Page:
By Tony Baldwinson, disability rights historian and activist

Although much has been written, rightly, about Alf Morris’ work with disabled people, there was one aspect that had remained lost until it was revealed by new research being done in Manchester this year.

This lost connection was not a fault of Alf Morris himself – twice in the House of Commons he paid tribute to the work of this lost group. And he gave them their full name – the National Campaign for the Young Chronic Sick (NCYCS).

Before Alf Morris’ new law in 1970, thousands of disabled people in Britain were left in hospital beds for all their lives because there was no provision for independent living. If the family couldn’t cope, then the only other place to live was in hospital. And unless they were young children, disabled people once they reached 16 years of age were moved into the geriatric ward, where they were expected to stay for life.

In hospitals, disabled people were called the young chronic sick – “young” meaning adults under retirement age. In hospital you were either “young” or “old”, there was nothing in-between.

Marsh Dickson and Dorothy Dickson were a married couple in the 1960s. Dorothy was a disabled woman, and they both worried that if anything happened to Marsh, then her only option would be to be taken away to a geriatric ward. They both dreaded this, so they set up the National Campaign for disabled people like Dorothy, the Young Chronic Sick.

The NCYCS wasn’t a big organisation – it had no staff or office or celebrity patrons. It had some links to the Chelsea constituency Labour party in London, at least through Marsh Dickson who was a known member.

The breakthrough in the research this year was finding a book – an autobiography written by a disabled woman who was in one of those hospital wards in the 1960s, desperate to get out and live in a flat of her own. She was Pamela La Fane, and stuck in bed almost all day she came across a letter in a magazine written by Marsh Dickson about this new campaign, traced by research to the New Statesman, 18 March 1966.

Long story short, she joined their small committee and agreed to write a pamphlet for the campaign. When the rest of the committee read it, they said it was too good for a pamphlet, and it was printed instead as an article in the Guardian newspaper. Further research traced that modest mention to her article, Growing Up Geriatric, 23 Dec 1966.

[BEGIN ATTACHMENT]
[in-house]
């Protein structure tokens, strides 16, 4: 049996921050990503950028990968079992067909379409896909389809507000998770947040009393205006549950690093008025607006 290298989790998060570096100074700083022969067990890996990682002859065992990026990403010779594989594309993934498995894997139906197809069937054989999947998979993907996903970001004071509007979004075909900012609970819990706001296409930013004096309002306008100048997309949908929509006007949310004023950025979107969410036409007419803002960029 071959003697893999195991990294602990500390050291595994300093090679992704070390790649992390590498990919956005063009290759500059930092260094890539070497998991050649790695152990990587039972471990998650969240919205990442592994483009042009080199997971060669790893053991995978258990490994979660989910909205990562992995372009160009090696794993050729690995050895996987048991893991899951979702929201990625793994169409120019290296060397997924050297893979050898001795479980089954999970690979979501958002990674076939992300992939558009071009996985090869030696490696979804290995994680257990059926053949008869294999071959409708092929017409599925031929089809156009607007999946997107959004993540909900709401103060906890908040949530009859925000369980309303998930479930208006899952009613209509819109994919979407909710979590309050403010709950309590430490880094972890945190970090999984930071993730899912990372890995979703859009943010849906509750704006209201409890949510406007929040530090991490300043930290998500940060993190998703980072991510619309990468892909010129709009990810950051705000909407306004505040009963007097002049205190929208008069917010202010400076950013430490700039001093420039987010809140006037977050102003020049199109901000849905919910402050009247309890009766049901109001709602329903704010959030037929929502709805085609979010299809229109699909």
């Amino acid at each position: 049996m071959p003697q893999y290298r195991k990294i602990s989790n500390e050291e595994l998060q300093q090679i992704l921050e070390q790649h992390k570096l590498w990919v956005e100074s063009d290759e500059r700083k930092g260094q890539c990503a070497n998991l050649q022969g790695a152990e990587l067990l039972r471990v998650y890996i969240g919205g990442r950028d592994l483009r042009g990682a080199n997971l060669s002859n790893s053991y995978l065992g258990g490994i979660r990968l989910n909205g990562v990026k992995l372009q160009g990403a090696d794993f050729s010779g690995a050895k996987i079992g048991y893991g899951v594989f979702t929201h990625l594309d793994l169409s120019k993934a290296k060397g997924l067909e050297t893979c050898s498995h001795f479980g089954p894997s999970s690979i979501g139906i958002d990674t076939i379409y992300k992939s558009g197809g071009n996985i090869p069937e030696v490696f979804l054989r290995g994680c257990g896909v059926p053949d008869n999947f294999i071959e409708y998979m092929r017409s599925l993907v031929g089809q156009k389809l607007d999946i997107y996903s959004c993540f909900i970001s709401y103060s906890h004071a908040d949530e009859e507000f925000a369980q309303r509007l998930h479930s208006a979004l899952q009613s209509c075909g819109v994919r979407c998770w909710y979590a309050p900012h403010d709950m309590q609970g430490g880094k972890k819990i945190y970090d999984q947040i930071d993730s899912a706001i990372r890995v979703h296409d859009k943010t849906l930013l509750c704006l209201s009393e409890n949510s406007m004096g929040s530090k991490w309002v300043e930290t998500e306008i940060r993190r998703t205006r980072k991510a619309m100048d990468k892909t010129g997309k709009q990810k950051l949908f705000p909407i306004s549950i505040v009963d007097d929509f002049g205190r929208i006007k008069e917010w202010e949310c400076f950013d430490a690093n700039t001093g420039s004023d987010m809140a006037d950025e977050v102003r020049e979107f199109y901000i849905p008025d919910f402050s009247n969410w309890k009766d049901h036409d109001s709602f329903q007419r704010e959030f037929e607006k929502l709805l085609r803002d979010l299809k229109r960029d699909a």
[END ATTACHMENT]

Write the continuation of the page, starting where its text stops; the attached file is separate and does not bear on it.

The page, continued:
Pamela La Fane had to write her article using the pen-name Michele Gilbert. She was exposing the abuse and neglect of disabled people in hospitals and feared reprisals if her identity was revealed.

This article caused a national scandal, with more letters in the newspapers, and the BBC approached Pamela La Fane to ask if she’d make some documentaries with them. This time, with support, she used her own name. Further research found the specifics of the  three programmes – they were broadcast on BBC1 on 6, 13, 20 June 1968, 10.30pm. 

So, as Alf Morris fully credited the group in his speeches in the House of Commons, the evidence of neglect and worse that they had assembled and the solutions they proposed were fed into the drafting of the landmark new law, the Chronically Sick and Disabled Persons Act 1970.

It is likely that there is still much more to uncover and learn about the NCYCS and the campaigning by disabled people for independent living. The Grove Road project by Maggie Davis (Hines) and Ken Davis in 1976 in the Midlands is one example. In Manchester the pioneering example in the 1970s of June Maelzer, a disabled mother and single parent who organised her own care support is another example.

Coming up to date, the very high number of deaths in care homes of disabled people as well as of elderly people during the Covid-19 pandemic has shone a brighter light on independent living. Disabled people living in flats and houses, some needing to shield, with community-based care support such as personal assistants have shown us again that a much safer alternative is possible.

Fifty years on from the new law by Alf Morris in 1970, the campaigns by disabled people for independent living have remained crucially important, saving lives in 2020.

References:

Alfred Morris and Arthur Butler (1972) No Feet to Drag (ISBN 9780283978678)

DPA – Disabled People’s Archive, a GMCDP resource with Archives+, Manchester Central Library, St Peters Square M60 2LA.

June Maelzer Obituaries (2004) The Guardian, The Independent. (online)

Maggie Davis and Ken Davis (2019) To and From Grove Road (ISBN 9781913148089, free online)

Pamela La Fane (1981) It’s a Lovely Day, Outside (ISBN 9780575030145)

Tony Baldwinson (2020) Alf Morris MP and the campaigning by disabled people that led to the 1970 CSDP Act (ISBN 9781913148119, free online).

Photograph: Pamela La Fane